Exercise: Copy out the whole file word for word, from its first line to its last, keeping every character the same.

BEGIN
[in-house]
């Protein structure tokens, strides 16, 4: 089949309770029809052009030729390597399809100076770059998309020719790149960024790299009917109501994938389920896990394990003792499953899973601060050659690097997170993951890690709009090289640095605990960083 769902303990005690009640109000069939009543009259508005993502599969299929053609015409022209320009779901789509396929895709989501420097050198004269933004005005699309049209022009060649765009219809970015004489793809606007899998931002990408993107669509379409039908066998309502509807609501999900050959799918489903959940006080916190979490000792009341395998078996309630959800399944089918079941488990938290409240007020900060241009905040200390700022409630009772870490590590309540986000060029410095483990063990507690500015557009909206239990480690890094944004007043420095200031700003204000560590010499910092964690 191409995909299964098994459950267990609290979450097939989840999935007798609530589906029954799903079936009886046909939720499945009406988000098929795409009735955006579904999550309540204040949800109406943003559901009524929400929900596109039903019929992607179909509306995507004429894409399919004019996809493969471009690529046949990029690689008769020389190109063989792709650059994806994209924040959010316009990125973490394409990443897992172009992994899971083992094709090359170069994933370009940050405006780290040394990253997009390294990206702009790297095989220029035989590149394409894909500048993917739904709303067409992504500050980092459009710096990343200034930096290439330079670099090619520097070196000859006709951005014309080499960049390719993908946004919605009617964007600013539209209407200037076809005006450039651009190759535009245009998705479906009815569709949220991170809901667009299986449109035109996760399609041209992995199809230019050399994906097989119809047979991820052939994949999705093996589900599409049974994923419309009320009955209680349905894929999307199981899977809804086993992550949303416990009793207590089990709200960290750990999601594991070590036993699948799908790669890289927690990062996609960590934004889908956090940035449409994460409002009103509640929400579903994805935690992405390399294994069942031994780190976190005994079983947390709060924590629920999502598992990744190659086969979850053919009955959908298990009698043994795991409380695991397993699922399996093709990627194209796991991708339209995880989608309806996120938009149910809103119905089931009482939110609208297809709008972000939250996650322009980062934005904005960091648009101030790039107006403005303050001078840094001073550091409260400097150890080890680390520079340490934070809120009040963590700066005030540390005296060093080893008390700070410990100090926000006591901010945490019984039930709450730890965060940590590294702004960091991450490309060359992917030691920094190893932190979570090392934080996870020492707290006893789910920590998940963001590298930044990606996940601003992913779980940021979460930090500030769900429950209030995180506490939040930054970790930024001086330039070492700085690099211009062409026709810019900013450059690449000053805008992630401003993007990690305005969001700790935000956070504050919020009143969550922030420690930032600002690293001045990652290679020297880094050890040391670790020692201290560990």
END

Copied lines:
[in-house]
């Protein structure tokens, strides 16, 4: 089949309770029809052009030729390597399809100076770059998309020719790149960024790299009917109501994938389920896990394990003792499953899973601060050659690097997170993951890690709009090289640095605990960083 769902303990005690009640109000069939009543009259508005993502599969299929053609015409022209320009779901789509396929895709989501420097050198004269933004005005699309049209022009060649765009219809970015004489793809606007899998931002990408993107669509379409039908066998309502509807609501999900050959799918489903959940006080916190979490000792009341395998078996309630959800399944089918079941488990938290409240007020900060241009905040200390700022409630009772870490590590309540986000060029410095483990063990507690500015557009909206239990480690890094944004007043420095200031700003204000560590010499910092964690 191409995909299964098994459950267990609290979450097939989840999935007798609530589906029954799903079936009886046909939720499945009406988000098929795409009735955006579904999550309540204040949800109406943003559901009524929400929900596109039903019929992607179909509306995507004429894409399919004019996809493969471009690529046949990029690689008769020389190109063989792709650059994806994209924040959010316009990125973490394409990443897992172009992994899971083992094709090359170069994933370009940050405006780290040394990253997009390294990206702009790297095989220029035989590149394409894909500048993917739904709303067409992504500050980092459009710096990343200034930096290439330079670099090619520097070196000859006709951005014309080499960049390719993908946004919605009617964007600013539209209407200037076809005006450039651009190759535009245009998705479906009815569709949220991170809901667009299986449109035109996760399609041209992995199809230019050399994906097989119809047979991820052939994949999705093996589900599409049974994923419309009320009955209680349905894929999307199981899977809804086993992550949303416990009793207590089990709200960290750990999601594991070590036993699948799908790669890289927690990062996609960590934004889908956090940035449409994460409002009103509640929400579903994805935690992405390399294994069942031994780190976190005994079983947390709060924590629920999502598992990744190659086969979850053919009955959908298990009698043994795991409380695991397993699922399996093709990627194209796991991708339209995880989608309806996120938009149910809103119905089931009482939110609208297809709008972000939250996650322009980062934005904005960091648009101030790039107006403005303050001078840094001073550091409260400097150890080890680390520079340490934070809120009040963590700066005030540390005296060093080893008390700070410990100090926000006591901010945490019984039930709450730890965060940590590294702004960091991450490309060359992917030691920094190893932190979570090392934080996870020492707290006893789910920590998940963001590298930044990606996940601003992913779980940021979460930090500030769900429950209030995180506490939040930054970790930024001086330039070492700085690099211009062409026709810019900013450059690449000053805008992630401003993007990690305005969001700790935000956070504050919020009143969550922030420690930032600002690293001045990652290679020297880094050890040391670790020692201290560990």